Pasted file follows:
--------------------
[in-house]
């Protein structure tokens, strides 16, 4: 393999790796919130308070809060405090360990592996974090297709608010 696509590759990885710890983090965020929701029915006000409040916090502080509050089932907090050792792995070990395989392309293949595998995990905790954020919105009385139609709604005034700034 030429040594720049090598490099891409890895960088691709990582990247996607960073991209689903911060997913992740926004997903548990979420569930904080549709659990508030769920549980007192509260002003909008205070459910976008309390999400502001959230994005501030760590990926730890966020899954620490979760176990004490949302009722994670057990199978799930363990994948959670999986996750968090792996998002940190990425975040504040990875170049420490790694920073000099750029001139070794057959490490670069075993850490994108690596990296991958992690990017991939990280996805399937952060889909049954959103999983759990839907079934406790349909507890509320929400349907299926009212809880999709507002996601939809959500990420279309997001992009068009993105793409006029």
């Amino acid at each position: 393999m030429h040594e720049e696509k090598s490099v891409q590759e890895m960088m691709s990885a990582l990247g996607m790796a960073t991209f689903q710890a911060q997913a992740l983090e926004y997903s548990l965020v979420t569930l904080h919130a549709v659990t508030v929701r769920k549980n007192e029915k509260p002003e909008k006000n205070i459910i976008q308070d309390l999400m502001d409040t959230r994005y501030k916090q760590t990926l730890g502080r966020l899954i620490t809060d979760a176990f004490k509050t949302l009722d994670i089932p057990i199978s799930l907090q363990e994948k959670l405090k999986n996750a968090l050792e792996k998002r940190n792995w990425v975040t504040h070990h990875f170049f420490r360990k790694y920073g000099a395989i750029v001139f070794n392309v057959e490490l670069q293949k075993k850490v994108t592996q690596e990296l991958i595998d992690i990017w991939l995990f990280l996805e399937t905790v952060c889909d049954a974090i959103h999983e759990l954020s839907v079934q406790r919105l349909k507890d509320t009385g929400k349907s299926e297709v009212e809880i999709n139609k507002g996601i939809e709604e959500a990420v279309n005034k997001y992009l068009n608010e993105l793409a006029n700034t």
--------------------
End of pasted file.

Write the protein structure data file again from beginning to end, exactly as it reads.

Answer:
[in-house]
């Protein structure tokens, strides 16, 4: 393999790796919130308070809060405090360990592996974090297709608010 696509590759990885710890983090965020929701029915006000409040916090502080509050089932907090050792792995070990395989392309293949595998995990905790954020919105009385139609709604005034700034 030429040594720049090598490099891409890895960088691709990582990247996607960073991209689903911060997913992740926004997903548990979420569930904080549709659990508030769920549980007192509260002003909008205070459910976008309390999400502001959230994005501030760590990926730890966020899954620490979760176990004490949302009722994670057990199978799930363990994948959670999986996750968090792996998002940190990425975040504040990875170049420490790694920073000099750029001139070794057959490490670069075993850490994108690596990296991958992690990017991939990280996805399937952060889909049954959103999983759990839907079934406790349909507890509320929400349907299926009212809880999709507002996601939809959500990420279309997001992009068009993105793409006029």
């Amino acid at each position: 393999m030429h040594e720049e696509k090598s490099v891409q590759e890895m960088m691709s990885a990582l990247g996607m790796a960073t991209f689903q710890a911060q997913a992740l983090e926004y997903s548990l965020v979420t569930l904080h919130a549709v659990t508030v929701r769920k549980n007192e029915k509260p002003e909008k006000n205070i459910i976008q308070d309390l999400m502001d409040t959230r994005y501030k916090q760590t990926l730890g502080r966020l899954i620490t809060d979760a176990f004490k509050t949302l009722d994670i089932p057990i199978s799930l907090q363990e994948k959670l405090k999986n996750a968090l050792e792996k998002r940190n792995w990425v975040t504040h070990h990875f170049f420490r360990k790694y920073g000099a395989i750029v001139f070794n392309v057959e490490l670069q293949k075993k850490v994108t592996q690596e990296l991958i595998d992690i990017w991939l995990f990280l996805e399937t905790v952060c889909d049954a974090i959103h999983e759990l954020s839907v079934q406790r919105l349909k507890d509320t009385g929400k349907s299926e297709v009212e809880i999709n139609k507002g996601i939809e709604e959500a990420v279309n005034k997001y992009l068009n608010e993105l793409a006029n700034t």